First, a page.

Speight, 23, pled guilty to second-degree murder while armed in connection with the case in October 2012.
Judge Russell Canan delivered the sentence in front of an emotional courtroom Friday afternoon.
“This was a gratuitous crime,” Assistant U.S. Attorney Holly Schick said at sentencing. “[The killing] was unnecessary, and it was over a mere $20.”
According to the government’s proffer of facts, around 11 p.m. on Jan. 19, 2011, Speight approached a woman near a small park in Truxton Circle and propositioned her for sex. The woman refused, so Speight rode his bicycle over to Mitchell, who was waiting at a bus stop near Florida Avenue and North Capitol Street Northwest.
Speight asked Mitchell for $20, but when he refused, the two men began arguing. The woman walked over to Speight and told him to leave Mitchell alone, and then tried to call police from her cell phone. Speight slapped the phone from the woman’s hands, and Mitchell jumped on Speight’s back.
Speight and Mitchell fell to the ground, and during the struggle Speight pulled a handgun. He then fired several shots into Mitchell’s torso. Mitchell later died at the hospital.
Several of Mitchell’s family and friends were in the courtroom for sentencing, many of whom had written victim impact statements to aid in the sentencing of Speight.
Canan called the letters “wonderful and very moving.”
Reading from one he quoted, “Please let Mr. Speight know that I do wish him well, and I hope that he too will one day know the true value of a life.”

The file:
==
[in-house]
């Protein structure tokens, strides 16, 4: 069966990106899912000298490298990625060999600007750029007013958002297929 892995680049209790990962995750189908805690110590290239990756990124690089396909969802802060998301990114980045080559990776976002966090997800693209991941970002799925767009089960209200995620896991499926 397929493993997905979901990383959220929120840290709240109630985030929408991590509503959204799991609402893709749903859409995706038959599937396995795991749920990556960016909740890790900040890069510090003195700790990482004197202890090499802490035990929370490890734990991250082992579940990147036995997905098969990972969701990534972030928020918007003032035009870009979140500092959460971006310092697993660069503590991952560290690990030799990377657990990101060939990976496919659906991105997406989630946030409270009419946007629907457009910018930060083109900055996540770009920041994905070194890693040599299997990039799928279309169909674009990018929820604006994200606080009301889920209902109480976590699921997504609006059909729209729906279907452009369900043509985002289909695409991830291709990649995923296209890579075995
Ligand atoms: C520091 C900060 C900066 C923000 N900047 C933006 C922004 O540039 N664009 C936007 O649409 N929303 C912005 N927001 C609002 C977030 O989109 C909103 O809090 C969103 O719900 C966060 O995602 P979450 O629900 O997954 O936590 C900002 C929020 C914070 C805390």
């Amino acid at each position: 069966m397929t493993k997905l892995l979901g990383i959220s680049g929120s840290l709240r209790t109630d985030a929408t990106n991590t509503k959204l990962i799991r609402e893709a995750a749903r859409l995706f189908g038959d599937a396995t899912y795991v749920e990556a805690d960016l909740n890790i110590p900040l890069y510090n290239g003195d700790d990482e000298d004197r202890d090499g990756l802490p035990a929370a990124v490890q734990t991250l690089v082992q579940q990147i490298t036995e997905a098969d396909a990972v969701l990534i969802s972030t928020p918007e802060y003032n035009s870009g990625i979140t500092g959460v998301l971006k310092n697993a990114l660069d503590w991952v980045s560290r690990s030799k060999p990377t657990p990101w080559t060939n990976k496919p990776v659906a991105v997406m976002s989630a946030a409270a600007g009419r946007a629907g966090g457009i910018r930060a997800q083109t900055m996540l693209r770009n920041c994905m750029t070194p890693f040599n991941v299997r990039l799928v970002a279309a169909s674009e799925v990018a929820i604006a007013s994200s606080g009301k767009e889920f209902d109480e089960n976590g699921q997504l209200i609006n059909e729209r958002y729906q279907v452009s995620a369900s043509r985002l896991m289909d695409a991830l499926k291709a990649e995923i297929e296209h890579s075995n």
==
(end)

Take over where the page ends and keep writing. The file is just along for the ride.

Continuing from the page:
Brian Walton, a friend of Mitchell’s, said Mitchell was fun-loving.
“[Mitchell’s name] still comes up in conversations because that’s the mark he left on those around him,” Walton said.
Mitchell was awarded a Medal of Valor for his actions in the park after his grandfather, a World War II veteran, appealed to the American Legion, Mitchell’s brother Brian said.
The American Legion Post 524 in Ocean City, NJ, issued the Medal of Valor to Mitchell for exhibiting “exceptional courage, attended by extraordinary decisiveness, presence of mind, an unusual swiftness of action, without regard for his own personal safety, intervened in an effort to save the individual from harm and did so at the expense of his own life.”
The Knights of Columbus Father Blake Council #2560 in Ocean City, NJ, also issued an award to Mitchell “to commemorate his exceptional courage and presence of mind, without regard for his own personal safety.”
Mitchell was not a military veteran.
Before sentencing, Speight’s father—Anthony Sr.—pleaded the court to show leniency.
“There’s no excuse for what happened that night,” Speight Sr. told the judge. “But he’s not a career criminal. He had a bad night, and it’s a sad, unfortunate incident.”
Speight Sr. told the court that Speight had been abused by his grandfather and neglected by his mother. Speight had trouble in school and turned to drugs, but joined the military and cleaned himself up, his father said, adding that he had been medically discharged.
After his discharge, he returned to dealing and using drugs; he admitted to the court that he was under the influence at the time of Mitchell’s murder.